More than one year after Stopol Inc. handled the asset auction of housewares molder Cornerstone Products Inc. in Durant, Okla., the two firms are battling in court over terms of the sale.
Cornerstone is suing Stopol Inc. of Solon, Ohio, and its Stopol Auctions LLC unit, in U.S. Bankruptcy Court in Sherman, Texas, for $1.4 million, a figure that includes damages, lawyers' fees, court costs and other relief as determined by the court, according to court documents.
``It's very, very early in the discovery,'' Cornerstone's lawyer David Parham said in a May 25 phone interview. ``If it doesn't get resolved, it would be tried next year.''
Cornerstone agreed in late 2005 to liquidate its assets under a Chapter 11 bankruptcy filing and hired Stopol to handle the auction.
Part of the current dispute centers around Cornerstone's allegation that Stopol made $1.04 million in ``secret profits'' from their relationship. Cornerstone alleges Stopol bought some Cornerstone equipment and resold it through prearranged transactions that it kept secret from Cornerstone and the bankruptcy court.
Stopol's lawyer Marv Karp said Stopol will fight the allegations.
``We will argue, when it comes to trial, that there's no liability at all,'' he said. ``Everyone knew that we were going to buy these items to resell.''
Karp said Cornerstone's allegation that Stopol made just over $1 million in secret profit is totally wrong. By Stopol's account, pre-sale of the larger machines was part of the agreement before the actual auction Feb. 8, 2006, at Cornerstone's site in Durant, Okla.
Stopol said Cornerstone management wanted Stopol to step in and purchase the equipment. Stopol did just that, spending $3.5 million and making Stopol the largest purchaser of Cornerstone's assets. Those purchases occurred before the auction.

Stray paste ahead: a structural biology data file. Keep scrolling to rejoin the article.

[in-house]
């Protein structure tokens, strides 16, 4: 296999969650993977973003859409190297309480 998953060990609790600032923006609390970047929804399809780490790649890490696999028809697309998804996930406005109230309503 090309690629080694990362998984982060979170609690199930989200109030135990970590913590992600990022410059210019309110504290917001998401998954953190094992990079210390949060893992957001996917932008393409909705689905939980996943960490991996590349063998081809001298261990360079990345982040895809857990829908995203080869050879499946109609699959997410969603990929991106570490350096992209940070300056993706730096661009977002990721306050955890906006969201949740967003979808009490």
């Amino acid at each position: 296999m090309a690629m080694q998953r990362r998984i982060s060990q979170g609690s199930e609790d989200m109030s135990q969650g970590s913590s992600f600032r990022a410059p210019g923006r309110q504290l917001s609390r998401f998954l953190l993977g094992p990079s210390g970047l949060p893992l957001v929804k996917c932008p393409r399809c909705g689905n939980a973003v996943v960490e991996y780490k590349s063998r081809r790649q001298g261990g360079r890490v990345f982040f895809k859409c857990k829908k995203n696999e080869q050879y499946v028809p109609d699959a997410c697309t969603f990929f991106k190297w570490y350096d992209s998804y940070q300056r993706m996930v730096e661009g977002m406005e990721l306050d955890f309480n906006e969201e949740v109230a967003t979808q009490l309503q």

Cornerstone in court documents said Stopol bought equipment from Cornerstone that ``Stopol claimed it could not sell for Cornerstone,'' even though it had purchase orders for some of the machines.
Cornerstone said neither the bankruptcy court nor Cornerstone was made aware of the purchase orders because Stopol required the buyers to maintain secrecy.
``The buyers could not disclose who they were,'' Cornerstone officials said in court documents. ``They could not disclose that they were buying a piece of equipment. They could not even contact Cornerstone.''
But Karp said the sales all had to be negotiated before the auction date, and Stopol had to get permission from lien holders. Stopol Chief Executive Officer Neil Kruschke got the consent of not only Cornerstone Chief Executive Officer Reginald Sullivan, but also written consent from mortgage holders, according to Karp.
``These agreements had all been negotiated before the auction date,'' he added.
Another area of disagreement is a so-called ``buyer's premium.'' The contract stipulated a 5 percent commission for Stopol, which would have been a little more than $111,000.
Cornerstone alleges that Stopol charged an additional 10 percent buyer's premium for items sold at auction. That totaled about $271,000.
``Cornerstone was not expecting the buyer's premium,'' Cornerstone's court documents read. ``Kruschke only informed Cornerstone of the buyer's premium mere days before the auction.''
Karp said that charge normally is part of the auction process.
``This one was no different,'' he said. ``There was a factual dispute between [Kruschke and Sullivan] as to when Sullivan knew that it was Stopol's intent to charge a buyer's premium at this particular auction.''
However, Karp said, since the buyer's premium was not spelled out in the contract before the bankruptcy court, Stopol has paid back that amount.